“my daughter and I were brought in to talk about her ” learning disabilities ” and how she was not applying herself . They talked about punishments and incentives . After listening to everyone I asked . ” If I asked you to build a nuclear power plant could you do it ?” They all answered ” no ” So I ask well what if i took a way all your free time at work , and did not allow you to go to the ofice party because you could not build it ? Could you build it then ?” Again the answer came back No . So I ask ” Okay then how about if I promise you a huge reward , could you build it then ?” Again they all answered no . So I say ” what if I read you a manual on how to build a nuclear power plant , gave you people who were educated and worked building nuclear power plants to show you how to build one , gave you every tool , all the materials to build one , could you build one now ” one said no still , but the rest said maybe . well I said to them my kid cant do this work if you punish her for not doing it ,or promise her a pizza party. She will only do this work if you put her with people who can help her understand . The world is a power plant to her .” [sic] ~ Adriene Kimiko Pauley
Could you build a nuclear power plant given the right reward? Or would you need support just to be able to get started?
Sue Jones says:
I really like this analogy … tho’ then I thought, “I wouldn’t build a nuclear power plant anyway. I don’t want to. I am not reward-motivated.”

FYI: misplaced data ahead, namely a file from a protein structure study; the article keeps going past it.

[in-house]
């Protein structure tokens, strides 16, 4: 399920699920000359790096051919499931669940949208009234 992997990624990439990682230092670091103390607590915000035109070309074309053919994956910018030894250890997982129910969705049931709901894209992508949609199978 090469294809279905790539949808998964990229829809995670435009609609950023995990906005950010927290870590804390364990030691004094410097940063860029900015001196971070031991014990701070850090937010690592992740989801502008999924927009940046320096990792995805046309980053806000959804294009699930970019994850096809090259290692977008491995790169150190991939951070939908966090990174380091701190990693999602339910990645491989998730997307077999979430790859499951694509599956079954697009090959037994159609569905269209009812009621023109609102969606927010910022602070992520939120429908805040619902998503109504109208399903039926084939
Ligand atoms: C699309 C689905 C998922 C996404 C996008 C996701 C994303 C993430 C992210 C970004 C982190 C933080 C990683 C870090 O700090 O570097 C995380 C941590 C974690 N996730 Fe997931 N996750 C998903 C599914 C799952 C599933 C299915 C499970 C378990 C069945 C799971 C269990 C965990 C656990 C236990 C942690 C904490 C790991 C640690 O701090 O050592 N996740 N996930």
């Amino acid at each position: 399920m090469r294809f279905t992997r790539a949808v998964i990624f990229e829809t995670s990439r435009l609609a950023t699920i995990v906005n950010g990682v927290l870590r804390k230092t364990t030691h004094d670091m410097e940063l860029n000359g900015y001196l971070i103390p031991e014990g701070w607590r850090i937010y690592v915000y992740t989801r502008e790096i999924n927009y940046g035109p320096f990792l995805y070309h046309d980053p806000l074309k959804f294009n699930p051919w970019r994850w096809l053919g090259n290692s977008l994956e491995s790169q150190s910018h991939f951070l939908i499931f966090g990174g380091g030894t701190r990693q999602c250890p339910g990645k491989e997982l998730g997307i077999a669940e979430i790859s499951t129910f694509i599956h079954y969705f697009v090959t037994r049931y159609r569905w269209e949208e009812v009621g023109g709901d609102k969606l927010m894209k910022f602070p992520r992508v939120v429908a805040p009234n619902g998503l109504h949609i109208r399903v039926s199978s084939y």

September 17, 2014 — 8:55 am
Howard Phillips says:
Suppose I want to learn how to make bread. I learn how to make the dough, how to get the oven hot, how to tell when the bread is ready. I do it. The first and second attempts go in the bin. Eventually I succeed. There was a purpose to the learning.
Do I need to know about the physical and chemical processes going on inside the dough? No. Reason: I got a loaf.
Math is somewhat different. Firstly there is no end result apart from “the right answer”. Secondly the doing is manipulating a load of symbols according to some rules. To some kids getting the right answer and a good grade is what matters, to others it matters far more that the whole business has some meaning, says something interesting, and so on. The “new” approach will (hopefully) benefit these kids, but I fear that the “just learn it” group are going to “just learn” the explanations and not get anything more out of it.
Ok, this is not an answer to your question ! ! !
September 17, 2014 — 1:55 pm